Scrap steel and reclaimed wood clad the three-story triangular tower, which hovers over a small deck and outdoor space. Photo by Paul Orenstein
To integrate the Shade House into its surroundings, the exterior features a combination of raw concrete and exposed wood (reclaimed lumber) that complements the existing concrete structures of the neighborhood. Photo by Jack Thompson.
On New Zealand’s Great Barrier Island, two architects designed a petite holiday home that takes care of its own water, electricity, and sewage needs.
Four tanks collect rainwater, while the southern wall of broken-face concrete blocks keeps the house appropriately cool or warm, depending on the time of year. Photo by Brett Boardman.
In the land of large mountain lodge wannabes, two California natives tuck Utah’s first LEED for Homes–rated house onto the side of Emigration Canyon. Photo by Dustin Aksland
By putting solar power and recycled materials to use, Eric Garcetti and his partner transformed a mid-century house on a cozy hillside plot into a sustainable home with garden terraces and panoramic views. Photo by Misha Gravenor.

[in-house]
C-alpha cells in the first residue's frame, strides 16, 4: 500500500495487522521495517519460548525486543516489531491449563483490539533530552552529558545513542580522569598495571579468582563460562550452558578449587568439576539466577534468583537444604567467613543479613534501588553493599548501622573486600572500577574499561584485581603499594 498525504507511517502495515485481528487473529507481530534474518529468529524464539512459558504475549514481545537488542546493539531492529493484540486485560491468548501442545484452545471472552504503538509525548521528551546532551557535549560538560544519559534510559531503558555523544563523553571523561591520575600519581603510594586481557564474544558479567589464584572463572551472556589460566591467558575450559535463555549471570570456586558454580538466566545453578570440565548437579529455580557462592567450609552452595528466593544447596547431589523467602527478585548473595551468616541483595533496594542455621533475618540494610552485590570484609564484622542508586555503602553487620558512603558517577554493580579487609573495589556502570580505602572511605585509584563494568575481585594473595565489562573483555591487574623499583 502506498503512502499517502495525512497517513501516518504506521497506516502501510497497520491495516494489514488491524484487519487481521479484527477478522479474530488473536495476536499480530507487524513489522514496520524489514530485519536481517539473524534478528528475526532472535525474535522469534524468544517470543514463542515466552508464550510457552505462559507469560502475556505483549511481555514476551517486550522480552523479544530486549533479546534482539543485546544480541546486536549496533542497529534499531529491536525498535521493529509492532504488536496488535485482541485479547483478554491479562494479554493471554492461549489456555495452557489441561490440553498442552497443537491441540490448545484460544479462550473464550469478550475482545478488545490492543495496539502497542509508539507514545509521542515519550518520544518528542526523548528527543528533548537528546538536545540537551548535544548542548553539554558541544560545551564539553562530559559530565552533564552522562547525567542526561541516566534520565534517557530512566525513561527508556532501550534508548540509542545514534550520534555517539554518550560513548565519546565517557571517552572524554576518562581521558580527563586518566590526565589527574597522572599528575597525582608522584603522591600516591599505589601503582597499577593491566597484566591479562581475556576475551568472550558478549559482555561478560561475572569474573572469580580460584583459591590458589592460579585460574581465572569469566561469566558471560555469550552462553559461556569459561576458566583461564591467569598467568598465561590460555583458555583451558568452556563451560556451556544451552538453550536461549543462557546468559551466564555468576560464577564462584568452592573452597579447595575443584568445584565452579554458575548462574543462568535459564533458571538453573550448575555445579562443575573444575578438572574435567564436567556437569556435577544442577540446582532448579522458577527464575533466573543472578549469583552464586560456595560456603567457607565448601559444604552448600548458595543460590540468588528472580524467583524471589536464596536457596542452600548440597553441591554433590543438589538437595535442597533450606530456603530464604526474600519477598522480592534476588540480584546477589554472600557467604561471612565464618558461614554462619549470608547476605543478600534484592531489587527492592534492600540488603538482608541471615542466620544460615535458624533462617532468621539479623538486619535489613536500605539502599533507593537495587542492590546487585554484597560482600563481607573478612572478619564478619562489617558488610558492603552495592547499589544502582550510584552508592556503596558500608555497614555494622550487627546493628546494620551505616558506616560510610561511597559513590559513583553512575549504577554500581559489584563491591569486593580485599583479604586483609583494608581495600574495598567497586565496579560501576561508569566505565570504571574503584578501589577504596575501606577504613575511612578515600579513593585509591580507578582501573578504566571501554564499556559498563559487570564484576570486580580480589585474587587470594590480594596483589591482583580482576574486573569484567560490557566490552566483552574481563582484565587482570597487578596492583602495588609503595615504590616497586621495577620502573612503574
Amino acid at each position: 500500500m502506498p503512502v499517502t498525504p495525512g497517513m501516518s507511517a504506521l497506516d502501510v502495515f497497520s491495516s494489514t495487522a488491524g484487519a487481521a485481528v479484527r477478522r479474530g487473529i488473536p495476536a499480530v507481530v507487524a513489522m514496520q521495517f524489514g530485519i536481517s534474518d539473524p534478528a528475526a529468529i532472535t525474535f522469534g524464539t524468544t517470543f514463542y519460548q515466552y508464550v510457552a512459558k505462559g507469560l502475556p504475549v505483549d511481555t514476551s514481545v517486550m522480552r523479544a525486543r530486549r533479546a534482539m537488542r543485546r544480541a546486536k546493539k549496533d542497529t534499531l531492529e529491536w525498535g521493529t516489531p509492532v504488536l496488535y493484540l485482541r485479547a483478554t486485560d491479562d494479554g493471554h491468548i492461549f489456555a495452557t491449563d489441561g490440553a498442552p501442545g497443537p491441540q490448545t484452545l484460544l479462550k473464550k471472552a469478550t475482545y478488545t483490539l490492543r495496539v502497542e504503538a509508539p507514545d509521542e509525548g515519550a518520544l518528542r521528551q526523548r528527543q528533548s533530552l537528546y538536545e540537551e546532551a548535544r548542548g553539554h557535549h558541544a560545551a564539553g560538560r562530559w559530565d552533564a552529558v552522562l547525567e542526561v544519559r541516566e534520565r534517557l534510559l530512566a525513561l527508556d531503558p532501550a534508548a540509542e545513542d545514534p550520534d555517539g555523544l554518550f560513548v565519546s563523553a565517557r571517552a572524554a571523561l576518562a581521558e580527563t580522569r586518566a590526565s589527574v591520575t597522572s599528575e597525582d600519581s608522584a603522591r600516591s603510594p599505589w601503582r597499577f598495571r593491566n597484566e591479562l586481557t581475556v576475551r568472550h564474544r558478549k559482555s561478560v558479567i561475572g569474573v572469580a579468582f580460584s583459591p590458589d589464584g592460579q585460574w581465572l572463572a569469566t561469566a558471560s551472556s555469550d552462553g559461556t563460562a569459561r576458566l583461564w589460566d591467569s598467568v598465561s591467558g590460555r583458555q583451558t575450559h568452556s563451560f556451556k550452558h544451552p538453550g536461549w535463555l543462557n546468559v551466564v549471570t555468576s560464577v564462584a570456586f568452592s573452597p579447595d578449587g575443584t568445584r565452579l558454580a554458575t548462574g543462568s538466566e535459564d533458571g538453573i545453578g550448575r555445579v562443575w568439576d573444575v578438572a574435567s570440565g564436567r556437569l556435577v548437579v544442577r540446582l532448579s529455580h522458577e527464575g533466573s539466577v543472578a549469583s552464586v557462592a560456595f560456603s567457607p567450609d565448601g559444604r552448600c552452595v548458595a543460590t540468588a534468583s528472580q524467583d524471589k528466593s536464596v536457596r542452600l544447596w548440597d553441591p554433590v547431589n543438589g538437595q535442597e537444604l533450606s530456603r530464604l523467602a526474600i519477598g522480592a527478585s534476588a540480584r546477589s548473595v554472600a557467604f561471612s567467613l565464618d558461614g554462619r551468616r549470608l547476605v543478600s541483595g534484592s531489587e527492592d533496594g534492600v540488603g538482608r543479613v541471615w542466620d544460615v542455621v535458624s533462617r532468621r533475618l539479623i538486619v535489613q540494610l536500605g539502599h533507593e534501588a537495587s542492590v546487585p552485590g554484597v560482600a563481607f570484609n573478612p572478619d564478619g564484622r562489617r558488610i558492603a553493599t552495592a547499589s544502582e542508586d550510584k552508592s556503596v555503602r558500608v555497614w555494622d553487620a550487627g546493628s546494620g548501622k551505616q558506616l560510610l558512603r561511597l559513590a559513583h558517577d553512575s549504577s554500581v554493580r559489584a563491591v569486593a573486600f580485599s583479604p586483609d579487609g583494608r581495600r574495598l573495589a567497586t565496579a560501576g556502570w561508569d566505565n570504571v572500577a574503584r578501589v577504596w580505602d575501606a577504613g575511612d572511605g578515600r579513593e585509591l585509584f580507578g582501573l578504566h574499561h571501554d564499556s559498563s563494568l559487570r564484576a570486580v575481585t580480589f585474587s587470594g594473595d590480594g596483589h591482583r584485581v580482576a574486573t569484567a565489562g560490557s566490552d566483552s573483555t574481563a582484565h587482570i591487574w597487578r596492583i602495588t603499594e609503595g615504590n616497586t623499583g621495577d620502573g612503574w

An architect and artist flee Dublin for the countryside to build a biodegradable house and raise their children. Photo by Cornelius Scriba.
Enric Ruiz-Geli’s firm Cloud9 designed the suburban house of the future—it also happens to be sustainable. The concrete volumes of the upper and lower floors are independent to allow expansion and compression. Photo by Gunnar Knechtel.
In Scarpa and Brook' own house, they’ve mounted luminous solar panels in a rusted-steel-beam grid to form a modernist canopy that frames the façade. This imaginative “solar umbrella” hides the household power plant in plain sight, part of an artful composition that includes a hanging screen tied with bristles of industrial brooms. Photo by Marvin Rand.
The Boglis love the self-reliance afforded by generating thermal energy and growing a garden on their roof. Photo by John Clark.